The Musings Of An Opinionated Sod [Help Me Grow!]


The Media Mumble …
July 22, 2015, 6:20 am
Filed under: Comment, Communication Strategy, Media

I’m a big fan of media planning.

Not the sort of mouse-clicking, box-ticking rubbish that goes on way too often … but the sort of planning that truly demonstrates an understanding of cultural behaviour to help realise a clients commercial ambitions.

Now that sort of approach is nothing new, if anything, it has been the basis of how media planning was supposed to work from day one … which is why I never fail to be amazed when certain specialist agencies make it sound they’re being revolutionary when all they’re actually doing is adopting the fundamental approach of their discipline.

But what really bugs me is that despite all their big [read: small] talk … despite them having more data, tools and opportunities at their fingertips than ever before … media planning was arguably more inventive in the past than it is in the present.

Of course, part of the reason for this is that the most important attribute a client wants in their media partner is quantifiability … which means they are automatically limited to choosing platforms that already have industry ‘measurement criteria and benchmarks’ built-in.

Now I totally understand and appreciate why clients regard this as important, however knowing how many people have been exposed to a message is very different to approaching communication with the goal of influencing change of attitude or behaviour.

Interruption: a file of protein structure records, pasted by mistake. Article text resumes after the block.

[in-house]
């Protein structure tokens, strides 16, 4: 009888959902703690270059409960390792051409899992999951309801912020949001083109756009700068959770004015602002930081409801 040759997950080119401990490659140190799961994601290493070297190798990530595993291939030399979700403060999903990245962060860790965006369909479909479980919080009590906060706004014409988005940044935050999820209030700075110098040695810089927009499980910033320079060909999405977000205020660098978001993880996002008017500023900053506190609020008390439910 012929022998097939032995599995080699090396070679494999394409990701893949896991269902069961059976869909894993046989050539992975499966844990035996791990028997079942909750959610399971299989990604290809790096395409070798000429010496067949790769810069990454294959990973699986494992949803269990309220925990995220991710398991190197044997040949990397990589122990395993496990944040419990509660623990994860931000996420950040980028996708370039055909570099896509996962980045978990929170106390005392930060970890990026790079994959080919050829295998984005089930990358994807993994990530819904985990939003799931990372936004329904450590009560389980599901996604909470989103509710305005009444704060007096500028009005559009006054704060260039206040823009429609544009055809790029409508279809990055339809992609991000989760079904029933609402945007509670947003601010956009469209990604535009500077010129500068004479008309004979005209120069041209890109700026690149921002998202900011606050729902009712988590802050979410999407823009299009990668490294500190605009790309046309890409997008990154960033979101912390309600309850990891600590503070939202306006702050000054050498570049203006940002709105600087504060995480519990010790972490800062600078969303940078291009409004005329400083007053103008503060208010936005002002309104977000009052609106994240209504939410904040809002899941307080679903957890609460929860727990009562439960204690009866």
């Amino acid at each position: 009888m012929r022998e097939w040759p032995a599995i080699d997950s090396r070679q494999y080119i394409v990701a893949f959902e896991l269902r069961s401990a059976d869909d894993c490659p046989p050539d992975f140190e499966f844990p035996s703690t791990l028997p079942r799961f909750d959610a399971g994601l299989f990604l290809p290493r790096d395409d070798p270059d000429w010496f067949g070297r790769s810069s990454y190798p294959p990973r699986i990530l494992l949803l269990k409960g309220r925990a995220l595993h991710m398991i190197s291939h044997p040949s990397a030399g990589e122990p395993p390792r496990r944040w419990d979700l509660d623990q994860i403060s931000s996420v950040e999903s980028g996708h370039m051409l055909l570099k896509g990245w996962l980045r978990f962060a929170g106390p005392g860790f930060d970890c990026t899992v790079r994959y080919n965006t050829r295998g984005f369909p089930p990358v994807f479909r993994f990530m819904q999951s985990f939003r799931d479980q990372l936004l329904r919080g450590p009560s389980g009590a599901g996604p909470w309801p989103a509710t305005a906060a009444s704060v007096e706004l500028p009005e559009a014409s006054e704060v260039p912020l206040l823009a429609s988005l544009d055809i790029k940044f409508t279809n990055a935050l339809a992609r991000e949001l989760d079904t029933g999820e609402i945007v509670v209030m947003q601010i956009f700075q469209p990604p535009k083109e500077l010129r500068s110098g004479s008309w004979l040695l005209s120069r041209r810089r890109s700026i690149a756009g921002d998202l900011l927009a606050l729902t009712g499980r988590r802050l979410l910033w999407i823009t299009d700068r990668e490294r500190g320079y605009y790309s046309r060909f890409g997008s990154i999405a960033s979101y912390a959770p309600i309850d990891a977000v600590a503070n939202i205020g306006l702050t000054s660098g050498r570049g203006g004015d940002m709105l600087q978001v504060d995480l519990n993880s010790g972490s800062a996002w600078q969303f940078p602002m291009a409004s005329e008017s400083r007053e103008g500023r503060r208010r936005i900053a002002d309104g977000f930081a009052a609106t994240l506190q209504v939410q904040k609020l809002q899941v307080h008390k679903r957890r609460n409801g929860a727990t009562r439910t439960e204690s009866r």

It’s for this reason that I still find it amazing how few companies give their media partners 10-20% of their media budget to experiment or explore alternate approaches with. It’s almost like they feel safe in the comfort of predictability – which is of course exactly why they don’t do it, because in corporateland, it’s better to not cause any surprises than run the risk of doing something great.

How I wish they would. Not just so infectious creativity could be put back into media strategy … not just so they could see how impactful this approach can be on their business … not just so some very good and talented media strategist mates of mine could truly show how brilliant they are when given real freedom … but to stop out-of-date, slightly awkward, speeches like the one above from ever happening again.


31 Comments so far
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Couldn’t face 28 minutes, but randomly clicked at various points and immediately concluded that I wouldn’t value anything any of these three communication industry experts said.

Ironically, that had nothing to do with what they were saying, but the way they were saying it.

Comment by John

I think this shows there are still media people who believe communication is built only around what you say and where you say it, ignoring the importance of how you say it.

Comment by George

Yep. Just about sums up the issue for both media (or should I say, some media people because I know a bunch who do ‘get it’) and these presenters.

Comment by Rob

Congratulations Keanu Reeves, you’re not the most wooden actor in America anymore.

Comment by DH

For all the American guys awkwardness the English guy is the personification of fake enthusiasm. Together they give The Office’s David Brent a run for his money in corporate cringe/unintentional funny.

Where do you find this stuff and more importantly, why?

Comment by DH

I found this after reading an article on the ‘new frontier of media planning’. If this presentation is an example of that, they seem to need a new map. It’s not because what they’re saying is wrong (though they do say it badly), it’s just that what they’re saying is not new. They just have more data behind it.

Comment by Rob